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Second lawsuit against Gov and ASG over COVID-19 emergency declarations

American Samoa High Court building

Pago Pago, AMERICAN SAMOA — A second $4 million lawsuit was filed Monday with the Trial Division of the High Court against Gov. Lolo Matalasi Moliga and the American Samoa Government in connection with the governor’s four COVID-19 emergency declarations since March.

The new claim is brought by local resident and US citizen, who is originally from New York, Steven Jay Pincus Hueter, who accused the defendants “of willfully, knowingly, intentionally violating his civil and constitutional rights with wanton, reckless and callous disregard of the Plaintiff’s civil and constitutional rights” guaranteed to him by the Constitution of the United States and provisions of the Constitution of America Samoa.

Hueter’s allegations against the defendants are similar to those made by local resident, Bryan Jackson, also a US citizen, who filed the first lawsuit two weeks ago over the governor’s COVID-19 emergency declarations.

There “simply is no emergency or danger related to [COVID-19] within the borders of... American Samoa, and therefore there simply is no basis in law for restricting, or otherwise violating the rights of the Plaintiff as stated and guaranteed in the Constitution of American Samoa and as stated and guaranteed in the Constitution of the United States Of America, while the Plaintiff is within the borders... of American Samoa,” Hueter’s lawsuit alleges.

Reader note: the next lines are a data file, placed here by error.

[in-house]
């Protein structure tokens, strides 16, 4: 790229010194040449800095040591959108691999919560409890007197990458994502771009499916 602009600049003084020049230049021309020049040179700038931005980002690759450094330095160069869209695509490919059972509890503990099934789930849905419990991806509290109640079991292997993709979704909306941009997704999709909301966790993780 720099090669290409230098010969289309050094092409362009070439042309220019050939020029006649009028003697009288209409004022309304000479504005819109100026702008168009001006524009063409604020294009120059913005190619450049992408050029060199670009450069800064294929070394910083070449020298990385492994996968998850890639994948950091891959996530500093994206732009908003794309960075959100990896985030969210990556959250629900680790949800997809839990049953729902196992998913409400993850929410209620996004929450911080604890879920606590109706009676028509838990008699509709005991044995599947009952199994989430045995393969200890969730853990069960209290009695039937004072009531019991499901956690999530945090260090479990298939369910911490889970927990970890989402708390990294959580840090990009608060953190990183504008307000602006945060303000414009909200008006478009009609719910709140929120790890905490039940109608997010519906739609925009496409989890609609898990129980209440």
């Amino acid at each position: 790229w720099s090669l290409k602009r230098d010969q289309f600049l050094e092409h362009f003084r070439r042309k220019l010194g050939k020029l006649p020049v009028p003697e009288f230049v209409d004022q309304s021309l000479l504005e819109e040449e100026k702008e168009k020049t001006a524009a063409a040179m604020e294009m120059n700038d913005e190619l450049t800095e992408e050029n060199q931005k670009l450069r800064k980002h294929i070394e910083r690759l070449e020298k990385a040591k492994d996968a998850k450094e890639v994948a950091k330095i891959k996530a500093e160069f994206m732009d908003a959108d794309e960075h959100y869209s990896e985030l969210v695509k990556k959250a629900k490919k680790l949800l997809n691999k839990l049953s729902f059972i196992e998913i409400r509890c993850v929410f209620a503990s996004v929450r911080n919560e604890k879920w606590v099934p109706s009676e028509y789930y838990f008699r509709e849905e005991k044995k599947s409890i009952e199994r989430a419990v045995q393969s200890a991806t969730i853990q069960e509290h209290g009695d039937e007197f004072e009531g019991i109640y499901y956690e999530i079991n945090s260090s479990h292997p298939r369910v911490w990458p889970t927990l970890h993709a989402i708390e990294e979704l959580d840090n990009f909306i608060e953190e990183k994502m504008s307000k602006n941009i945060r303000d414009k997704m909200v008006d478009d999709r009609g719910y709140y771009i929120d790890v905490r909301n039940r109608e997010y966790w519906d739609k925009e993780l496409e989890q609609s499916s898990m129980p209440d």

It also alleges that no “emergency exists” within American Samoa, which has no confirmed COVID-19 cases, according to the 60-page complaint.

Through the COVID-19 declarations, the lawsuit further alleges that “defendants knowingly, willfully and intentionally violated the Plaintiff’s civil and constitutional rights of — right to free exercise of his religious beliefs; rights to assemble peacefully and peaceably with other individuals; and rights to peacefully and peaceably assemble and congregate with any number of people freely.”

The lawsuit also states that the plaintiff is prepared to engage in mediation and alternative dispute resolution with the defendants, for the peaceful settlement of all controversy — based on the restoration of the civil and constitutional rights of the plaintiff — for the plaintiff and on behalf of all citizens and individuals within the borders of American Samoa.

Plaintiff is asking the court to — among other things — issue a temporary restraining order and a Preliminary Injunction prohibiting defendants from violating or denying the plaintiff his civil and constitutional rights.

Plaintiff is seeking $4 million of exemplary or punitive damages, $1 (one-dollar) of nominal damages and all other costs the court deems necessary.

Hueter, who is representing himself in the case, shared a copy of his lawsuit with Samoa News after it was filed in court and later served on the defendants on Monday.